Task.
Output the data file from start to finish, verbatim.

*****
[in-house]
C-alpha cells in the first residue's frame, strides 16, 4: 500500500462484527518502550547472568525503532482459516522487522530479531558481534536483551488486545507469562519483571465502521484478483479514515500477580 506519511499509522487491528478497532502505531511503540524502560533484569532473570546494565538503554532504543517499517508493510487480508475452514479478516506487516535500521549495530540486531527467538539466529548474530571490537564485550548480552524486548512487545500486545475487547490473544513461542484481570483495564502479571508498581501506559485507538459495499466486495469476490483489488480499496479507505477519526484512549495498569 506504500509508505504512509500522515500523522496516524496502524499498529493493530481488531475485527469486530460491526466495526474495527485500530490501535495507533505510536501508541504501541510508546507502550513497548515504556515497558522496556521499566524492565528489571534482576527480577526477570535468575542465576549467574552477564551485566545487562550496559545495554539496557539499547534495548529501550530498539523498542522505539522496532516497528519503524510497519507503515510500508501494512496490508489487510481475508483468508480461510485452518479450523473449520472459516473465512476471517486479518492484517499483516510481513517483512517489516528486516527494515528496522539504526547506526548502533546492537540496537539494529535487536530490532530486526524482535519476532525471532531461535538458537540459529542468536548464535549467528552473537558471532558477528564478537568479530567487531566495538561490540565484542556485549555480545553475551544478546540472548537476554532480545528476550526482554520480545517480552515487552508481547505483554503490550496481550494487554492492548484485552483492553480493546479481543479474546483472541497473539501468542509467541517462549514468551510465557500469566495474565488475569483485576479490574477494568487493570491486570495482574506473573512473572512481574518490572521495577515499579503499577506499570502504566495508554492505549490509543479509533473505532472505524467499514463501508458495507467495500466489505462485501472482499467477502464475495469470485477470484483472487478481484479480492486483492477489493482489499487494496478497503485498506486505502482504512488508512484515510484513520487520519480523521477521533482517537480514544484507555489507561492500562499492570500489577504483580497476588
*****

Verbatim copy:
[in-house]
C-alpha cells in the first residue's frame, strides 16, 4: 500500500462484527518502550547472568525503532482459516522487522530479531558481534536483551488486545507469562519483571465502521484478483479514515500477580 506519511499509522487491528478497532502505531511503540524502560533484569532473570546494565538503554532504543517499517508493510487480508475452514479478516506487516535500521549495530540486531527467538539466529548474530571490537564485550548480552524486548512487545500486545475487547490473544513461542484481570483495564502479571508498581501506559485507538459495499466486495469476490483489488480499496479507505477519526484512549495498569 506504500509508505504512509500522515500523522496516524496502524499498529493493530481488531475485527469486530460491526466495526474495527485500530490501535495507533505510536501508541504501541510508546507502550513497548515504556515497558522496556521499566524492565528489571534482576527480577526477570535468575542465576549467574552477564551485566545487562550496559545495554539496557539499547534495548529501550530498539523498542522505539522496532516497528519503524510497519507503515510500508501494512496490508489487510481475508483468508480461510485452518479450523473449520472459516473465512476471517486479518492484517499483516510481513517483512517489516528486516527494515528496522539504526547506526548502533546492537540496537539494529535487536530490532530486526524482535519476532525471532531461535538458537540459529542468536548464535549467528552473537558471532558477528564478537568479530567487531566495538561490540565484542556485549555480545553475551544478546540472548537476554532480545528476550526482554520480545517480552515487552508481547505483554503490550496481550494487554492492548484485552483492553480493546479481543479474546483472541497473539501468542509467541517462549514468551510465557500469566495474565488475569483485576479490574477494568487493570491486570495482574506473573512473572512481574518490572521495577515499579503499577506499570502504566495508554492505549490509543479509533473505532472505524467499514463501508458495507467495500466489505462485501472482499467477502464475495469470485477470484483472487478481484479480492486483492477489493482489499487494496478497503485498506486505502482504512488508512484515510484513520487520519480523521477521533482517537480514544484507555489507561492500562499492570500489577504483580497476588